Blue/Green H2 Production
E. MEYER, Yokogawa, Sugar Land, Texas
For a long-term sustainability strategy, hydrogen (H2) offers substantial promise as a zero-emissions energy source. Almost every synthetic chemical begins with H2. Although it is the most abundant element in the universe, on earth it occurs almost exclusively in chemical compounds and must be separated from other elements. Traditional H2 manufacturing is energy-intensive and produces carbon byproducts.
The World Economic Forum (WEF) describes the “many colors of H2”—each referring to how it is produced. The ultimate clean form is green H2. As the WEF states, green H2 is the only variety produced in a climate-neutral manner. Production processes use carbon-zero power sources (e.g., solar photovoltaic, wind). Traditional methods using coal gasification produce the highest emissions. The black H2 production process uses bituminous coal while brown H2 production uses lignite coal. Both produce carbon monoxide (CO) and carbon dioxide (CO2) emissions.
Today, the vast majority of the produced H2 is gray H2. Most often, methane is the key feedstock, but some gray H2 production processes use ethane, propane or naphtha. According to the U.S. Department of Energy (DOE), 95% of the H2 produced in the U.S. is made using natural gas in steam methane reforming (SMR) processes. As the U.S. DOE states, this is an important technological pathway for near-term H2 production. However, emissions are only modestly below those resulting from the production of black or brown H2.
Blue H2 is distinguished from gray H2 because its production processes use carbon capture and storage for the produced greenhouse gases (GHGs). Although blue H2 is sometimes referred to as “carbon neutral,” the amount of CO2 that is actually captured is somewhat below 100%—of the blue H2 being produced across all industries [through SMR with carbon capture and storage (SMR-CCS) or autothermal reforming (ATR) with CCS (ATR-CCS)], 80%–95% is captured and not released.
Green H2 is produced most commonly by a water electrolysis process. Producing long-duration H2 energy storage requires a great deal of energy. While that energy is generated using renewable sources, such as solar or wind, products derived from this H2, such as green ammonia, cost up to four times as much to produce compared with traditional methods. The H2 fuel industry is in the very early stages of development.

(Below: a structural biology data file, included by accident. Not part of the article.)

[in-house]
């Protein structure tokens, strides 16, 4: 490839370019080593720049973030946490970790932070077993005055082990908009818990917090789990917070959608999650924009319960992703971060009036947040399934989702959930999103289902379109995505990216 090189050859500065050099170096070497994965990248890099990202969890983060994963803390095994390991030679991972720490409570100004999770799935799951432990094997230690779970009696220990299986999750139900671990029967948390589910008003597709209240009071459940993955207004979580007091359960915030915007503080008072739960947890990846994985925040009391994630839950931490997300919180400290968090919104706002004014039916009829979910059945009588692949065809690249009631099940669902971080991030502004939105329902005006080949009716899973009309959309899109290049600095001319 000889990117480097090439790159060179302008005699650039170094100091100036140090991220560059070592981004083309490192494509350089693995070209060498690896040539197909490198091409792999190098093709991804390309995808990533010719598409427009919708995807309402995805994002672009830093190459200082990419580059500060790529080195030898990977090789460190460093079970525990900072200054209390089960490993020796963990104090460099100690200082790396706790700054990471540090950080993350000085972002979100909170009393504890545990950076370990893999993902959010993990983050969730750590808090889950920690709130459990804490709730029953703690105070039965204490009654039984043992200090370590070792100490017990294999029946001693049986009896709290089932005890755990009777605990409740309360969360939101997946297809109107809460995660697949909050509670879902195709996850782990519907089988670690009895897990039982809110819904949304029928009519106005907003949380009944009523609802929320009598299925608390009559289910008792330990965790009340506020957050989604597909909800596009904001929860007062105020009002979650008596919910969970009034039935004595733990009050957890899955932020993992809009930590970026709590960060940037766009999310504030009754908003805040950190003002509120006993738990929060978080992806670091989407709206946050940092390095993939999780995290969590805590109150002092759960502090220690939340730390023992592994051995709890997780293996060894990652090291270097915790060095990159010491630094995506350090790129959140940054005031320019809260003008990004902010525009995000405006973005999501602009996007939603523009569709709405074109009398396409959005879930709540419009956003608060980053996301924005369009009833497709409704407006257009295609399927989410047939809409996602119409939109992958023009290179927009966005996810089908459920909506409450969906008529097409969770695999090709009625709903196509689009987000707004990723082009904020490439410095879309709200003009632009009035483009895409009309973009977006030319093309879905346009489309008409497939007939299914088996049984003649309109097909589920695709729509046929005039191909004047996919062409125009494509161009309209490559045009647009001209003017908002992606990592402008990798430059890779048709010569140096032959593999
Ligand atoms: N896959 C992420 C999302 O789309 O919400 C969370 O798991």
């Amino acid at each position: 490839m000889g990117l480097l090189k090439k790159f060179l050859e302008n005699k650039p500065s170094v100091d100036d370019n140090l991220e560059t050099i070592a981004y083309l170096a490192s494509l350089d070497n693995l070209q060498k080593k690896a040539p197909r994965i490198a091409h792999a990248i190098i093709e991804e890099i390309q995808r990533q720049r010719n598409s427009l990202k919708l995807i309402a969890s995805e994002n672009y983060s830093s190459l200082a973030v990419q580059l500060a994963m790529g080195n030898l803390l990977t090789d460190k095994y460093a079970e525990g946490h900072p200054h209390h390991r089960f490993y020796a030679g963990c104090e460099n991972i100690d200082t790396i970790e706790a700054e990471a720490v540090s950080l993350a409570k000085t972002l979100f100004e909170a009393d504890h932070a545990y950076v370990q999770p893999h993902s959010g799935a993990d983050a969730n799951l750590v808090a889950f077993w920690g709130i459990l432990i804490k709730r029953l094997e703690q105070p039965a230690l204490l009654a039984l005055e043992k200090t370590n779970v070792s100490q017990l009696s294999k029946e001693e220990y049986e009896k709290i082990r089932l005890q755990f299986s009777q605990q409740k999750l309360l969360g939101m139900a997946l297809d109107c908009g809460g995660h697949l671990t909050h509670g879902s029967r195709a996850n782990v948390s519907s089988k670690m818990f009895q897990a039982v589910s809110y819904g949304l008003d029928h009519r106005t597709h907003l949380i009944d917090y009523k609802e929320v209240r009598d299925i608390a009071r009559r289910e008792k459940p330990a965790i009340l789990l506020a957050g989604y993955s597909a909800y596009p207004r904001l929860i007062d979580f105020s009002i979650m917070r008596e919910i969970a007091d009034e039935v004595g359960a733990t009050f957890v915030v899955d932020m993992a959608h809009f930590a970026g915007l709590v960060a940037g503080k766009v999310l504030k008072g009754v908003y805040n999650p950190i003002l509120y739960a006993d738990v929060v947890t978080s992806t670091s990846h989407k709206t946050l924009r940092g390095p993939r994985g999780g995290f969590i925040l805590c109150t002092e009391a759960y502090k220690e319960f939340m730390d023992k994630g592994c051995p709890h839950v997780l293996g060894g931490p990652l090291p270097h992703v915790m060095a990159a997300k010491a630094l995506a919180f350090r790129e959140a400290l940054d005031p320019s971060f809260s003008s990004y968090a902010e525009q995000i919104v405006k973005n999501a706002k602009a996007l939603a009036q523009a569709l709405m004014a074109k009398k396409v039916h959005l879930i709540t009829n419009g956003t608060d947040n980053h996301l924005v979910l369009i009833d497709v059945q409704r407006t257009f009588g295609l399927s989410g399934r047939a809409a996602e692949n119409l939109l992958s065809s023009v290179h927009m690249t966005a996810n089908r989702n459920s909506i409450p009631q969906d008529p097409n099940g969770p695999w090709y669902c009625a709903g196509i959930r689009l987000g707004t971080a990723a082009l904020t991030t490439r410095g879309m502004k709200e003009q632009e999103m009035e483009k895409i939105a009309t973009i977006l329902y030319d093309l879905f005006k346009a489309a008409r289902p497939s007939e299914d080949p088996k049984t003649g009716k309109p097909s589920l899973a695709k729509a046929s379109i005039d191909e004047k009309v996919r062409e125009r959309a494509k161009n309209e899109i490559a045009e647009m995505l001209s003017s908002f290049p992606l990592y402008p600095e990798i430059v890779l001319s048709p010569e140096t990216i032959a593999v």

According to the U.S. DOE Alternative Fuels Data Center, the availability of fueling stations providing reasonably priced H2 in locations where vehicles will be deployed remains a key challenge to the adoption of this technology. In mid-2021, there were 48 operating retail H2 stations in the U.S. In addition, at least 60 stations were in various stages of planning or construction. There is also work to do in terms of safety and regulations. As the Alternative Fuels Data Center states, “The DOE is coordinating the efforts of codes and standards organizations to develop more robust codes and standards that ensure the safe use of H2 for transportation and stationary applications.” The U.S. DOE is also coordinating demonstration projects to prove the technology in real world applications.
The technologies involved in the manufacturing and deployment of electric vehicles (EVs) or battery electric vehicles (BEVs) are far more developed. While EV technology continues to evolve, operation is feasible today. The U.S. DOE states that there were 43,800 EV charging stations in the U.S. as of August 2021. The Bipartisan Infrastructure Law provides $7.5 B to develop the country’s EV-charging infrastructure with a goal to deploy 500,000 charging units available to the public by 2030.
According to McKinsey, there are potentially four zero-emissions vehicle engine technologies: BEVs, H2 fuel-cell electric vehicles (FCEVs), H2 internal combustion engines (H2-ICEs), and biofuel or synfuel ICEs. The sustainability of the biofuel and synfuel technologies depends heavily on the carbon emissions and carbon capture technologies in both their production and use in vehicles.
The McKinsey report continues, “The CO2 emissions generated in the process of producing electricity, H2 or synfuel can vary significantly. Although BEVs are carbon neutral if charged solely with renewable power, their use currently leads to high carbon emissions when charged with grid electricity in most regions (given the high carbon intensity of the global grid mix).”